Craig L. Blais, President of the Worcester Business Development Corporation says, “I am honored and thrilled to be placing Jean McDonough’s name on the front of a prominent downtown Worcester property. On behalf of the WBDC, I am humbled and grateful for this generous contribution.”
Each year, the City of Worcester becomes more of a hub for cultural and creative life in New England. An estimated $125.7 million is spent in museums, shops, theatres, and restaurants by locals and nearly 3 million visitors annually. In Worcester’s downtown alone, recent public and private investments are in the hundreds-of-millions of dollars. When paired with the comparative costs of living and doing business in nearby metropolitan areas, as well as increasing transportation options and the ever-expanding creative economy, Worcester is a City which actively attracts new businesses and a young, diverse, educated workforce.
#ArtsForAll #MakeArtEverywhere #ArtsMatterHere
About the Worcester Cultural Coalition
The Worcester Cultural Coalition (WCC) is a public-private partnership established in 1999 between the City of Worcester and 12 cultural organizations. Today, membership stands at 78 organizations, accounting for more than 2.7 million visitors to Worcester annually. Its mission is to draw on Worcester’s rich and diverse cultural assets to foster economic revitalization, support active, creative engagement for all, and to promote a strong cultural identity for Greater Worcester. The WCC supports and encourages action that meets these creative goals of the Worcester Cultural Plan promoting cultural equity and creative community engagement.
About the Worcester PopUp
The Worcester PopUp is an exciting new intersection of community and creativity comprised of 3,500 historic-storefront square feet of flexible exhibition, performance, workshop, creative experimentation, and meeting space, and an additional 9,000+ square feet (seating for up to 289) devoted to what will be the City’s only black-box theater. The PopUp exists to give people of all ages and backgrounds the time, space, tools, and training to celebrate and share their cultures and to create their futures. By doing so, it fosters community connection and engagement that in turn supports the shared goals of economic revitalization, creative engagement for all, cultural equity and promotion of a strong cultural identity for Greater Worcester.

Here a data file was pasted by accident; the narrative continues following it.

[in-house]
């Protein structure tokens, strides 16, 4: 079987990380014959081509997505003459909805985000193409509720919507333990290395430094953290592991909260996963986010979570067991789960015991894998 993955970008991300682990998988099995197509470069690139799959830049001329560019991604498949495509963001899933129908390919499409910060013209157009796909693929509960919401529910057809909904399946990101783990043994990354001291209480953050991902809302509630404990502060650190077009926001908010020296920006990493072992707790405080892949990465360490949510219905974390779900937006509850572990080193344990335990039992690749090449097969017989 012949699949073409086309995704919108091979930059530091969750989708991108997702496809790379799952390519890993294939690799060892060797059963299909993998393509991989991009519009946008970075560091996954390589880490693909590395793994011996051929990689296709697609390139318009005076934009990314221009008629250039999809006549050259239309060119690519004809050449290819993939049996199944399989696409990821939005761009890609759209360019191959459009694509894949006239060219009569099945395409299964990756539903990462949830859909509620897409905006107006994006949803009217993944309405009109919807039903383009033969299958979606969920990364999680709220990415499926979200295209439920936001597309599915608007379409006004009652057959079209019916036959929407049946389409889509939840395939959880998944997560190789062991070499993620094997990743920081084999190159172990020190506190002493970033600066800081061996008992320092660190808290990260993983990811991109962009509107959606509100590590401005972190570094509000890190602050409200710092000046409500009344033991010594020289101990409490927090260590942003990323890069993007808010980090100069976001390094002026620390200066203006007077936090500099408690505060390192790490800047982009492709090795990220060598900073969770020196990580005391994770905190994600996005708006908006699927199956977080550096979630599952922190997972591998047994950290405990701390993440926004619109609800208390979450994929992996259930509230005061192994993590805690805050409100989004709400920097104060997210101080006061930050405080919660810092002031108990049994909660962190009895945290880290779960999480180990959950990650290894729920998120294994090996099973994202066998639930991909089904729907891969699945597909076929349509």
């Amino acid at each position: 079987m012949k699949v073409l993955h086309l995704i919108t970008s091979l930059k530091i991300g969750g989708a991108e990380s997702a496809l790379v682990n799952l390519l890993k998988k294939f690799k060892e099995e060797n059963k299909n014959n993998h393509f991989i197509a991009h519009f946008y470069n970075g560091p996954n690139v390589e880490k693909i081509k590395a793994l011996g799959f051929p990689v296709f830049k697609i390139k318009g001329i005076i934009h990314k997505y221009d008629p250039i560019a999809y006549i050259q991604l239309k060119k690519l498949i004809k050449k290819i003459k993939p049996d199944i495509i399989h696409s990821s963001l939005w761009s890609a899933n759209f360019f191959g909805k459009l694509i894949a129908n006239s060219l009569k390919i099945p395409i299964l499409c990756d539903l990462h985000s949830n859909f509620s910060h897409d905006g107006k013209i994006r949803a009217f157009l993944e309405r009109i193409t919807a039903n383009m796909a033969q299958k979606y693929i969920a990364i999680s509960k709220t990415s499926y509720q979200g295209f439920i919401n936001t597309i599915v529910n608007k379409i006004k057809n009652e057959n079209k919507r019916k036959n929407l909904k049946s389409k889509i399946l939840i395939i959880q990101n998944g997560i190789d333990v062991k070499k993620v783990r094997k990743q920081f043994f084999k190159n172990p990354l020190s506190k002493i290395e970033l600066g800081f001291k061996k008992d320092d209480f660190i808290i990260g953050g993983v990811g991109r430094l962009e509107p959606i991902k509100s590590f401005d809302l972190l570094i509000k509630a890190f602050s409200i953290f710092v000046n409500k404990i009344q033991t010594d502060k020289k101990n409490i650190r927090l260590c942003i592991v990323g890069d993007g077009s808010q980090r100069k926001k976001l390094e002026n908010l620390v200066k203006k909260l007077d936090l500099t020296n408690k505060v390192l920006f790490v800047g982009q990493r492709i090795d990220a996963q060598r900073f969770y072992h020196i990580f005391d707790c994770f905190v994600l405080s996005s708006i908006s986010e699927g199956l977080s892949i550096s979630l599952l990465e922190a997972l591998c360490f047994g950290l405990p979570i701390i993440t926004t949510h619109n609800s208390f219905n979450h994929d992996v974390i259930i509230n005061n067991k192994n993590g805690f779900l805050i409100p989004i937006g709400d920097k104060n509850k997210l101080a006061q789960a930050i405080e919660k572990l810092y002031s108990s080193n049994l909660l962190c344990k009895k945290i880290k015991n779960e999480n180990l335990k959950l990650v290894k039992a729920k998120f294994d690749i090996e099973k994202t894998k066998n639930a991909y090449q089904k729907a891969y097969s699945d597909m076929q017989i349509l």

This “permanent popup” space offers a place for local artists, organizations, and creatives to create, display, and develop a variety of creative-based events ranging from art shows, open mics, music performances, and more. In its first year of operation it hosted over 125 events.
About Worcester Business Development Corporation
On July 19, 1965, the Worcester Business Development Corporation (WBDC) was founded by a large group of public-minded citizens. The mission of this organization was to collaborate with community officials in the Greater Worcester area to create a comprehensive approach to the economic challenges that face a community. In the spirit of civic responsibility, the WBDC was established to serve as an innovative and leading force in the economic development of the City of Worcester and the region, expanding the tax base through the creation and promotion of employment opportunities, while assisting in the development and growth of business and industry. Grounded in a tradition of economic development accomplishment, the WBDC has played a key role in strengthening the Worcester region’s position as an economic leader in Massachusetts. Through targeted investment and strategic partnering, the WBDC brings skills and resources to challenging and complex projects. The WBDC looks forward to assisting in the planning and development of this exciting project.
Erin Williams, Cultural Development Officer
Cultural Development Division, City of Worcester
Lisa Drexhage, Project Manager
Worcester Business Development Corporation